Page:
2017 Exhibitions

Kyle Surges (Plainfield, IL) WWII Rations, oil on panel Grand Prize in Painting Given in Honor of Emily and John Gedrick

Kyle Surges (Plainfield, IL) WWII Rations, oil on panel. 2016 Grand Prize in Painting Given in Honor of Emily and John Gedrick.

73rd Annual Wabash Valley Exhibition

September 1 – October 28, 2017

The first Wabash Valley Exhibition was held in 1945, with the goal of offering artists of Terre Haute and the vicinity an opportunity to submit work. The exhibition was eventually expanded to a regional scope to include artists from the entire state of Indiana and its four neighboring states of Illinois, Kentucky, Michigan, and Ohio. A guest juror, chosen from outside the region, selects the exhibition from the many works submitted and then chooses the recipients of the awards—with the exception of the purchase awards. Graeme Reid, Director of Collections and Exhibitions, Museum of Wisconsin Art, will serve as the 2017 juror.

 

2nd fl lobby gallery in 1942 cropped

The Architectural Drawings of Miller and Yeager

November 3 – December 31, 2017

The Swope is partnering with Indiana Landmarks and Ball State University on an exhibition of drawings from the architectural firm of Miller and Yeager, who designed the Swope Block’s second floor when the Museum began in 1942 as the Sheldon Swope Art Gallery. This exhibition is a fitting way to conclude the 75th anniversary year. Visitors will enjoy seeing drawings of many prominent buildings in Terre Haute.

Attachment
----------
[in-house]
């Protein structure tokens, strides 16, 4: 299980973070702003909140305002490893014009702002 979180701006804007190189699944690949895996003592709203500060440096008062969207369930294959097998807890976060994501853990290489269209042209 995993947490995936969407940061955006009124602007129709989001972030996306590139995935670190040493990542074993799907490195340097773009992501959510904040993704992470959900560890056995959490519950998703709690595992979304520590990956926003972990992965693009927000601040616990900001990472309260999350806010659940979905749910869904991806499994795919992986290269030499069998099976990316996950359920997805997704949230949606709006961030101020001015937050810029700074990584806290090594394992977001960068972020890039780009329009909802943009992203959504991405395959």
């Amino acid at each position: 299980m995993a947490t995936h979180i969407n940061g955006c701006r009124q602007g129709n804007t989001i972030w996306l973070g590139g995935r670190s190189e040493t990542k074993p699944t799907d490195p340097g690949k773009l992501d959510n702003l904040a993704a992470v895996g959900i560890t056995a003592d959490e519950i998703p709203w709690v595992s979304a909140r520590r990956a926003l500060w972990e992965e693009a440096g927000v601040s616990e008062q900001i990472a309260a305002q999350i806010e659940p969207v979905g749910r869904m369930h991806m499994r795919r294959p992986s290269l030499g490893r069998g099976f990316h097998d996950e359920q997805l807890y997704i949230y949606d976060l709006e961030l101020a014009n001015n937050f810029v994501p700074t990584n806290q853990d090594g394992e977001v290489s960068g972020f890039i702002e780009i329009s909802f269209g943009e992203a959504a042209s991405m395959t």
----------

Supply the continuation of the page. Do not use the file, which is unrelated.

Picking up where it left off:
Koo Schadler. Eliza, 2006 Silverpoint, egg tempera on blue toned gesso panel, 6 x 8 in. Collection of the Evansville Museum, Gift of the artist

Koo Schadler. Eliza, 2006
Silverpoint, egg tempera on blue toned gesso panel, 6 x 8 in.
Collection of the Evansville Museum, Gift of the artist

The Luster of Silver: Contemporary Metalpoint Drawings

November 3 – December 31, 2017

 

This exhibition from the collection of the Evansville Museum of Arts, History and Science will feature 20 silverpoint drawings and also metalpoint drawing tools. Unlike charcoal and pencil, silverpoint does not lend itself to sketching or correcting mistakes. The silverpoint line muse be precisely drawn the first time. The artist makes darker tones in these delicate images by cross hatching or building up line over line.